Lessons from Lego

We don’t need to drop recycled materials. We do need to learn from lego case.

With the recent news from Lego falling like a brick in the sustainability pond, we are seeing too many quick reactions aiming to say: recycled materials are to be dropped.

We feel there is a need to take a step back, dive a bit more into the details of a complex decision in order to help companies take informed, meaningful and action-oriented learnings from that Lego case.

Let’s start with a reminder of the context

Last Monday, the Lego Group announced their decision to discontinue the use of recycled PET in their production chain. This article analyzes this announcement and the role of recycling in corporate decarbonization.

Lego is the world’s largest toy manufacturer, but their business model heavily relies on petroleum, with “billions of pieces” manufactured from 80% petroleum-derived ABS (acrylonitrile butadiene styrene) every year (Novethic, 2023). As a result, 1 kg of plastic requires around 2 kg of oil, raising concerns about the sustainability of their production system, especially in light of Lego’s goal to reduce its greenhouse gas emissions by 37% by 2032 compared to 2019 levels (Libération, 2023; Novethic, 2023)..

In response, Lego had announced in 2021 that they would turn to the integration of recycled polyethylene terephthalate (rPET) for production. However, last Monday, Niels Christiansen, CEO of the group, revealed that this choice resulted in higher carbon emissions “over the product’s lifetime.” This revelation echoes concerns about the quantitative role of recycling as a decarbonization solution and, more broadly, in reducing the environmental impact of businesses.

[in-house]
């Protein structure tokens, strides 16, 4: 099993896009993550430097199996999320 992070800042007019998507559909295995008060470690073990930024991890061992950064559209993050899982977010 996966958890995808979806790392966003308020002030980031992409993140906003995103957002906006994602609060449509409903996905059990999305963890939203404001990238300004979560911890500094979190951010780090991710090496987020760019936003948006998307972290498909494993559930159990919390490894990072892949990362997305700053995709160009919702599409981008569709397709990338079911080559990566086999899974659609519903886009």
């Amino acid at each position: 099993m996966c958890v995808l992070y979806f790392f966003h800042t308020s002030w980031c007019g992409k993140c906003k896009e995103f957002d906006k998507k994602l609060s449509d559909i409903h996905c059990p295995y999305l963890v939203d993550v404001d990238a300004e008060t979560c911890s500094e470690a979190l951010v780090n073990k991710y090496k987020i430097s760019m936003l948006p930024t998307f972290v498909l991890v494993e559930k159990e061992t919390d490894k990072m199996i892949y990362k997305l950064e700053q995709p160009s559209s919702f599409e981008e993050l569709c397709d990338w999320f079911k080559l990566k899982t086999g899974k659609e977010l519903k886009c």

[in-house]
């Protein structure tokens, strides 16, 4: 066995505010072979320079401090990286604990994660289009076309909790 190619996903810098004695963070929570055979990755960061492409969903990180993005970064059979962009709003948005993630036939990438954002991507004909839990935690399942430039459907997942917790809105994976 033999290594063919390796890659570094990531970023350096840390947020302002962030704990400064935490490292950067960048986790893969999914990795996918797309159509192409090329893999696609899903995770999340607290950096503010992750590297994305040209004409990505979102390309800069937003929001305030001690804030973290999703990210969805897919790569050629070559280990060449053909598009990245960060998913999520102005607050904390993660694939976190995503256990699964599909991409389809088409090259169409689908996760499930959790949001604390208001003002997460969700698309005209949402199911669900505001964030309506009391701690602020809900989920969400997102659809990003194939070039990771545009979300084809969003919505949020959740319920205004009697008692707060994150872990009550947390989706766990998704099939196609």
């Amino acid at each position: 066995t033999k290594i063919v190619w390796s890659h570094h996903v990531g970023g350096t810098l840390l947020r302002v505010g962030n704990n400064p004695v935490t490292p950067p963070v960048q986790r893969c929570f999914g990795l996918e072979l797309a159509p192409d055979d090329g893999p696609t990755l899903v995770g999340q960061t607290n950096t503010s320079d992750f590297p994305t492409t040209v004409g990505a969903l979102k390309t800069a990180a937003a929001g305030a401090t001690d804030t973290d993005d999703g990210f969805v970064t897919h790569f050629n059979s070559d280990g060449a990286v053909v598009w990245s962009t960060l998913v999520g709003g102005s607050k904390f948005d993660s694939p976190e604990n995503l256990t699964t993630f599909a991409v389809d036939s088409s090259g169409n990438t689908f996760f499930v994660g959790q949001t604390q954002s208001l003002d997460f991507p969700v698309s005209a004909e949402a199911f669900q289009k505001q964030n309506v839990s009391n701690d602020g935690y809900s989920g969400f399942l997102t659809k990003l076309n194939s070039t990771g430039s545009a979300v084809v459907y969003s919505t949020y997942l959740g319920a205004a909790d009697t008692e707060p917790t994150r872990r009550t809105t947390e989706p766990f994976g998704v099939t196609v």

Does recycling significantly reduce emissions?

Recycling is a “valorization operation” that involves treating waste into substances, materials, or products for their initial or other purposes (INSEE, 2021). This action involves industrial transformation processes, and there are two ways for a company to increase its recycling rate: (1) through a closed loop by reintroducing its waste to reuse the raw materials and create new products, or (2) through an open loop by taking waste flows from other entities (Huysman et al., 2015).

It’s interesting to note that rPET largely comes from the beverage sector (Libération, 2022). Thus, the strategy adopted by Lego and many other companies looking to incorporate recycled plastic into their production chain depends on an open circular loop model. In other words, plastic waste produced by this sector is captured and recycled for use by another sector looking to reduce its impact.

What Lego’s results show us is not only the limitation of using rPET in recycling loops but also the complexity of recycling as a decarbonization solution.

The points to be drawn from this announcement are as follows:

  1. Need for a case-by-case approach Not all materials have the same characteristics, and therefore, not the same industrial processes. Each material has a different environmental impact, as does its recycled equivalent. In essence, just because it’s recycled doesn’t mean it’s environmentally friendly. We need to quantify the impact and differentiate between different materials. For example, a study by FEDEREC and ADEME concludes that recycled cardboard emits more than virgin cardboard in Europe due to the use of renewable energy (biomass) to power this industry. Other studies emphasize that recycled aluminum, for example, emits 93% fewer emissions, making it a much less emitting material than its virgin version (FEDEREC et ADEME, 2017: 6). The solution is to quantify the impact by conducting carbon assessments, such as life cycle analyses (LCA) – which is what Lego did.
  2. Beware of potential rebound effects! In Lego’s case, differences in material properties would lead to increased emissions from larger industrial processes required to obtain a product with similar properties. The softer nature of rPET compared to the ABS initially used in Lego production meant that other materials had to be added, leading to an increase in energy use and, consequently, final emissions. The need to replace certain production lines would also participate to the larger final footprint of the new materials. In essence, the potential emission benefits are offset by new necessary steps. The use of virgin materials in plastic recycling processes is common, limiting its overall benefits (The Conversation, 2018).